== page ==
The National Science Foundation has awarded a $5 million grant to fund the highly successful Virginia-North Carolina Louis Stokes Alliance for Minority Participation (VA-NC Alliance) program. The grant, submitted by the University of Virginia in cooperation with the National Radio Astronomy Observatory, will fund this program for the next five years. The Virginia-North Carolina alliance was created by U.Va. 10 years ago to boost the number of underrepresented minority students in science, technology, engineering, and mathematics (STEM) programs.
According to data collected since the program’s inception a decade ago, the number of STEM degrees earned by underrepresented minority students at VA-NC Alliance partner schools has increased by more than 150 percent. As a partner in this alliance, NRAO will continue its long-standing support for its mission to provide research opportunities in STEM fields to students in historically underrepresented groups.
This NSF-funded effort supports more than 40 collaborative programs across the United States. The original partner schools in Virginia are George Mason University, Piedmont Virginia Community College, Virginia Commonwealth University and Virginia Tech. In North Carolina they include Bennett College in Greensboro, Elizabeth City State University, Johnson C. Smith University in Charlotte, and St. Augustine’s University in Raleigh.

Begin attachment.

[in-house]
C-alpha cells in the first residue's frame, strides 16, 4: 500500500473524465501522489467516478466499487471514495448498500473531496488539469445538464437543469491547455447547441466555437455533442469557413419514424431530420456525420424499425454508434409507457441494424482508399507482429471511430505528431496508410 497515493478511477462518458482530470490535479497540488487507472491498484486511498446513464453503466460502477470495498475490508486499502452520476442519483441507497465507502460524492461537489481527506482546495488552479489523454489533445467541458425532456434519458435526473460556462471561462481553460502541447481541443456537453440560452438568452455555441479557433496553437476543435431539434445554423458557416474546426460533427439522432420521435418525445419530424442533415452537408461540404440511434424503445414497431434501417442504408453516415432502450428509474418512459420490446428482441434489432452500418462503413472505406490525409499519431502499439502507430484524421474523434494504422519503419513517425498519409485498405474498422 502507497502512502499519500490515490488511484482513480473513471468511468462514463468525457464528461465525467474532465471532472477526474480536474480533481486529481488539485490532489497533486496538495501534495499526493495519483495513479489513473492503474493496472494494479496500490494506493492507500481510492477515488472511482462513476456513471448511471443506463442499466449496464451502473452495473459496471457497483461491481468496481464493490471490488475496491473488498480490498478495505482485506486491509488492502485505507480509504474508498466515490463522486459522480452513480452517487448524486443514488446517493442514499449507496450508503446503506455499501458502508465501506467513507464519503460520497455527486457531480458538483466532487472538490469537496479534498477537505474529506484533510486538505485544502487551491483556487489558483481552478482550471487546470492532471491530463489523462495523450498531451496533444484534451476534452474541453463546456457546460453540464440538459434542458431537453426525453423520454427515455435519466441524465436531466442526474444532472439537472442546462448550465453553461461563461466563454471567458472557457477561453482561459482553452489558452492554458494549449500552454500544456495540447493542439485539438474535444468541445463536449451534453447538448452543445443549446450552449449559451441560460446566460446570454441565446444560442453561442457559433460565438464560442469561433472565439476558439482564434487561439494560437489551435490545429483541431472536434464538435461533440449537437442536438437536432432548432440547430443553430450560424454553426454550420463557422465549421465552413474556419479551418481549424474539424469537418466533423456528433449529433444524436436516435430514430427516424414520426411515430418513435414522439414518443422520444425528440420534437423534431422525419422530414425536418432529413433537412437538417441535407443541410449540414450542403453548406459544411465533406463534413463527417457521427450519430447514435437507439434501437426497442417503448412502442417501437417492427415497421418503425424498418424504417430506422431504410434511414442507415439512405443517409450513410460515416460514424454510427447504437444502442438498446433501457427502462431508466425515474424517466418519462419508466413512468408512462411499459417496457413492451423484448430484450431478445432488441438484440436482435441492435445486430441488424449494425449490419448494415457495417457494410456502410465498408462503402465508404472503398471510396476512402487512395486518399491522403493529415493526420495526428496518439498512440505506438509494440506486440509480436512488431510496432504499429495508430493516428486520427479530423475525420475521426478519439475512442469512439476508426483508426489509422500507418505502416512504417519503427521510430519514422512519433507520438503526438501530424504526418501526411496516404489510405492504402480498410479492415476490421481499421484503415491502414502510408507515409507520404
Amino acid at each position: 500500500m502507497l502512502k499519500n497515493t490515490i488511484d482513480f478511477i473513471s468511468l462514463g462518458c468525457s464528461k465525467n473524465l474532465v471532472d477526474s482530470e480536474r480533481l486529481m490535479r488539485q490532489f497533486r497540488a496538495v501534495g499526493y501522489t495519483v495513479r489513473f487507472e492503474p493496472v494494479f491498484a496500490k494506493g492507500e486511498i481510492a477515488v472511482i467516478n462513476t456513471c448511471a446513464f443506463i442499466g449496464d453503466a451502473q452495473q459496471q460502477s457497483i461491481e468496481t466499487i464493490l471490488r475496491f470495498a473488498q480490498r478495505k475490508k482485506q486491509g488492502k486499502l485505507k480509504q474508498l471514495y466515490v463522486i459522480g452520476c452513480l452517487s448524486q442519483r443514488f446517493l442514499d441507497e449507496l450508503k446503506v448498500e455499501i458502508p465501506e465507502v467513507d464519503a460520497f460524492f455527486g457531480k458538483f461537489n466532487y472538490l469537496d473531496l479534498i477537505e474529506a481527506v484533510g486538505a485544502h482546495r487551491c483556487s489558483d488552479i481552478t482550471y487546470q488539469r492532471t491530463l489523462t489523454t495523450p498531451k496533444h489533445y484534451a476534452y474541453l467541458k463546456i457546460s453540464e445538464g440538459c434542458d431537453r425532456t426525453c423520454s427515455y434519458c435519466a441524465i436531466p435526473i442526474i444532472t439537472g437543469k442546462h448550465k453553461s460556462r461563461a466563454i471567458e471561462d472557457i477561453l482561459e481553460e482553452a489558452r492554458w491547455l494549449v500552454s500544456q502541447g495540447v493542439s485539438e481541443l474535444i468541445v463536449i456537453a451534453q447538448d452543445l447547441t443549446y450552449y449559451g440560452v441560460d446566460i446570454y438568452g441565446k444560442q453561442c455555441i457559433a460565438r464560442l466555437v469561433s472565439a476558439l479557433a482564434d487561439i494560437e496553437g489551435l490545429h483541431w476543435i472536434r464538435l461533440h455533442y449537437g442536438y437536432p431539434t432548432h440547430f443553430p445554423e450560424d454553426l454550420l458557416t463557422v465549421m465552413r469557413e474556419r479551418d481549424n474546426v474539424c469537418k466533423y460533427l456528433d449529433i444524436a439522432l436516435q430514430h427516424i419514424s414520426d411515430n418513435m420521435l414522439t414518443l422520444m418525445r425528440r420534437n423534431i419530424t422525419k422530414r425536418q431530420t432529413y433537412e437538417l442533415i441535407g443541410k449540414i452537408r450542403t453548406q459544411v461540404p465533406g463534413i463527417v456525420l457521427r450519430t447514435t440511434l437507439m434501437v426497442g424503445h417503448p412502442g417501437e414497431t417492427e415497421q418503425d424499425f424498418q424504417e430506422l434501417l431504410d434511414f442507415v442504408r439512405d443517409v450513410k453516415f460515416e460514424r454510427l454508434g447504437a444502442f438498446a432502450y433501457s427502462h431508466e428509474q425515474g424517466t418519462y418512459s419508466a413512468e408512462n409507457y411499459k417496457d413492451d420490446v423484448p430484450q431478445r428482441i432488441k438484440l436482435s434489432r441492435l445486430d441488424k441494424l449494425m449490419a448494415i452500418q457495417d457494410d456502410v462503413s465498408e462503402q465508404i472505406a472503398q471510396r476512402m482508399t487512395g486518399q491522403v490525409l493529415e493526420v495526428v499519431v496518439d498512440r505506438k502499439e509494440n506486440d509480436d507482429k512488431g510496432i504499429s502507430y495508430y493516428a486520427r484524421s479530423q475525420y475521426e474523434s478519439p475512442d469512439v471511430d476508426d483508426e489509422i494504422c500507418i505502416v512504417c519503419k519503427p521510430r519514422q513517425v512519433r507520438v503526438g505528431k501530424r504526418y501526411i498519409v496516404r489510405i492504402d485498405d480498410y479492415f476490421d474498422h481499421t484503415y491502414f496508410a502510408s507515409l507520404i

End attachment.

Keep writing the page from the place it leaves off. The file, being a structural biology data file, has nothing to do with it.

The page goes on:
In additional to the NRAO, which previously worked with the alliance, new partners being added this year include Old Dominion University in Norfolk, and Thomas Nelson Community College in Hampton.
“NRAO has been deeply involved in this outstanding program for many years,” said Lyndele von Shill, director of NRAO’s Office of Diversity & Inclusion, and co-investigator on the new NSF grant. “We are delighted to be officially part of the alliance and look forward to the research and contributions of the VA-NC Alliance student scientists.”
Students may apply for research positions with the alliance partners and the NRAO. Opportunities include work in Charlottesville at the NRAO’s Central Development Lab and Headquarters, and at the NRAO in Socorro.
These research experiences typically last 8-10 weeks. They each include a clear research goal, focus on data collection and analyses, and require a final project that communicates the students’ process, data, and results.
Additional details can be found at: https://news.virginia.edu/content/successful-stem-program-led-uva-nets-new-grant-expand
For more information, contact Lyndele von Schill at email@example.com.